Changing insurer reimbursement policies to assure that women can see a provider multiple times during the “fourth trimester” (the 12 weeks after birth) is an important step, but mothers also need to have childcare, transportation, and paid leave to truly have access to the kind of comprehensive postpartum care ACOG recommends.
The impacts of racism
Legislation and changes to healthcare delivery can achieve a lot, but to eliminate the unacceptable racial disparities in maternal health we’re also going to have address racism. In the New York Times Magazine piece “Why America’s Black Mothers and Babies Are in a Life-or-Death Crisis,” Linda Villarosa weaves together her own experiences with the story of one black mother, Simone Landrum, and a discussion of the research into racial disparities in maternal and infant health. She writes:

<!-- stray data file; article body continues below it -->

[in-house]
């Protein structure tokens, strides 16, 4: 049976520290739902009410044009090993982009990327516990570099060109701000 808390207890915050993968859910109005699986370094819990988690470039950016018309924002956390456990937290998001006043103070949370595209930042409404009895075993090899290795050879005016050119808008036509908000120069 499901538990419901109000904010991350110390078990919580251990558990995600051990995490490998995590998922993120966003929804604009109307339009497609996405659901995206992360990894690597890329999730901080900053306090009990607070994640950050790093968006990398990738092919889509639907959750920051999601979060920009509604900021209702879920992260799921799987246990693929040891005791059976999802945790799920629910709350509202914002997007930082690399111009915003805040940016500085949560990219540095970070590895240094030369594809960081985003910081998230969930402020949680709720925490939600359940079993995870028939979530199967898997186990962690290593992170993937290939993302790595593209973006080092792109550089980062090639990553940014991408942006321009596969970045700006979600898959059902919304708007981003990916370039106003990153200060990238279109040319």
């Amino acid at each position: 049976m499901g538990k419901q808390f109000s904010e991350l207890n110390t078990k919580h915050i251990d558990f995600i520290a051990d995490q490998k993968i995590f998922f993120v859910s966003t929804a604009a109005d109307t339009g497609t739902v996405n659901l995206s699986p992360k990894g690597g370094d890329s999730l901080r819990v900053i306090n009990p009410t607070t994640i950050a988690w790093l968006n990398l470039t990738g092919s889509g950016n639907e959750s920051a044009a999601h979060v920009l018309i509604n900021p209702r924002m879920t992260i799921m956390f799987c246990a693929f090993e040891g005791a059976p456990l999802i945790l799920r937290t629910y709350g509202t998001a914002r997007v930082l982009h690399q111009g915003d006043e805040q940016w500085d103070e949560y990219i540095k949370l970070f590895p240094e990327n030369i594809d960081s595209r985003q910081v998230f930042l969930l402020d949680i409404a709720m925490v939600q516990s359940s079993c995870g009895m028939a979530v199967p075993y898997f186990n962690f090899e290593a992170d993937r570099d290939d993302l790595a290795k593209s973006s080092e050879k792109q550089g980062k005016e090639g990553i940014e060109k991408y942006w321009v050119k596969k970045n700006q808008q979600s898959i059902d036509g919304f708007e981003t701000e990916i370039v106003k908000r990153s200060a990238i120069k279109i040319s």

Though it seemed radical 25 years ago, few in the field now dispute that the black-white disparity in the deaths of babies is related not to the genetics of race but to the lived experience of race in this country. In 2007, David and Collins published an even more thorough examination of race and infant mortality in The American Journal of Public Health, again dispelling the notion of some sort of gene that would predispose black women to preterm birth or low birth weight. To make sure the message of the research was crystal clear, David, a professor of pediatrics at the University of Illinois, Chicago, stated his hypothesis in media-friendly but blunt-force terms in interviews: “For black women,” he said, “something about growing up in America seems to be bad for your baby’s birth weight.”